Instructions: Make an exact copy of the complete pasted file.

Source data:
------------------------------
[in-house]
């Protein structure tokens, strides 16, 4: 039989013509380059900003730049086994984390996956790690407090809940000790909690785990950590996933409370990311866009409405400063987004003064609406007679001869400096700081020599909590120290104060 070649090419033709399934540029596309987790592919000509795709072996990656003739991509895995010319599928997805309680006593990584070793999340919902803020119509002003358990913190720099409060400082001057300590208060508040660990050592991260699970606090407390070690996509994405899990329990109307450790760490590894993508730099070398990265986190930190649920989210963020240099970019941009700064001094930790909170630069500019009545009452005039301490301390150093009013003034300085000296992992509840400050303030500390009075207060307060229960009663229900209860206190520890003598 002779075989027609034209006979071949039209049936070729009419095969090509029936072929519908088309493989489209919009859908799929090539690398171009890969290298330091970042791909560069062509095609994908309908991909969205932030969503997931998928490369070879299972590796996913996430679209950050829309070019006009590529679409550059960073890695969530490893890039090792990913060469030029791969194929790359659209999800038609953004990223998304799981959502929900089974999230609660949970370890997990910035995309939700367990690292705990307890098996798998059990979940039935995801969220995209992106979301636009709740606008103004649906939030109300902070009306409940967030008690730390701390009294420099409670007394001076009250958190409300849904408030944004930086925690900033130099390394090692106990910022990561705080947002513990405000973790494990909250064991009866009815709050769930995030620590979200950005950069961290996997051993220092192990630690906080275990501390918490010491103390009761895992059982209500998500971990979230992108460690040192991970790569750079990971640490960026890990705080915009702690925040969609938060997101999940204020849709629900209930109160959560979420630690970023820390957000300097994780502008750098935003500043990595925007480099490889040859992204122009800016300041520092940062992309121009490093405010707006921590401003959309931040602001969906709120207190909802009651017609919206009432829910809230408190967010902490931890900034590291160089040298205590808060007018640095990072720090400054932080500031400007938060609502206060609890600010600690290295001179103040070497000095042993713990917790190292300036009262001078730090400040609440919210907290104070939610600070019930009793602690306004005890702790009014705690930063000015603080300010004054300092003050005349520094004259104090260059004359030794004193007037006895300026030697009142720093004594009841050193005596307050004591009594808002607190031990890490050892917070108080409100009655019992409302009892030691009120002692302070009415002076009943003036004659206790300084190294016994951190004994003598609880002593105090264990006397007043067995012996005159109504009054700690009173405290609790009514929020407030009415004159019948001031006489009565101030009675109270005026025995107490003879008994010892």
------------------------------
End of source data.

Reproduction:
[in-house]
């Protein structure tokens, strides 16, 4: 039989013509380059900003730049086994984390996956790690407090809940000790909690785990950590996933409370990311866009409405400063987004003064609406007679001869400096700081020599909590120290104060 070649090419033709399934540029596309987790592919000509795709072996990656003739991509895995010319599928997805309680006593990584070793999340919902803020119509002003358990913190720099409060400082001057300590208060508040660990050592991260699970606090407390070690996509994405899990329990109307450790760490590894993508730099070398990265986190930190649920989210963020240099970019941009700064001094930790909170630069500019009545009452005039301490301390150093009013003034300085000296992992509840400050303030500390009075207060307060229960009663229900209860206190520890003598 002779075989027609034209006979071949039209049936070729009419095969090509029936072929519908088309493989489209919009859908799929090539690398171009890969290298330091970042791909560069062509095609994908309908991909969205932030969503997931998928490369070879299972590796996913996430679209950050829309070019006009590529679409550059960073890695969530490893890039090792990913060469030029791969194929790359659209999800038609953004990223998304799981959502929900089974999230609660949970370890997990910035995309939700367990690292705990307890098996798998059990979940039935995801969220995209992106979301636009709740606008103004649906939030109300902070009306409940967030008690730390701390009294420099409670007394001076009250958190409300849904408030944004930086925690900033130099390394090692106990910022990561705080947002513990405000973790494990909250064991009866009815709050769930995030620590979200950005950069961290996997051993220092192990630690906080275990501390918490010491103390009761895992059982209500998500971990979230992108460690040192991970790569750079990971640490960026890990705080915009702690925040969609938060997101999940204020849709629900209930109160959560979420630690970023820390957000300097994780502008750098935003500043990595925007480099490889040859992204122009800016300041520092940062992309121009490093405010707006921590401003959309931040602001969906709120207190909802009651017609919206009432829910809230408190967010902490931890900034590291160089040298205590808060007018640095990072720090400054932080500031400007938060609502206060609890600010600690290295001179103040070497000095042993713990917790190292300036009262001078730090400040609440919210907290104070939610600070019930009793602690306004005890702790009014705690930063000015603080300010004054300092003050005349520094004259104090260059004359030794004193007037006895300026030697009142720093004594009841050193005596307050004591009594808002607190031990890490050892917070108080409100009655019992409302009892030691009120002692302070009415002076009943003036004659206790300084190294016994951190004994003598609880002593105090264990006397007043067995012996005159109504009054700690009173405290609790009514929020407030009415004159019948001031006489009565101030009675109270005026025995107490003879008994010892």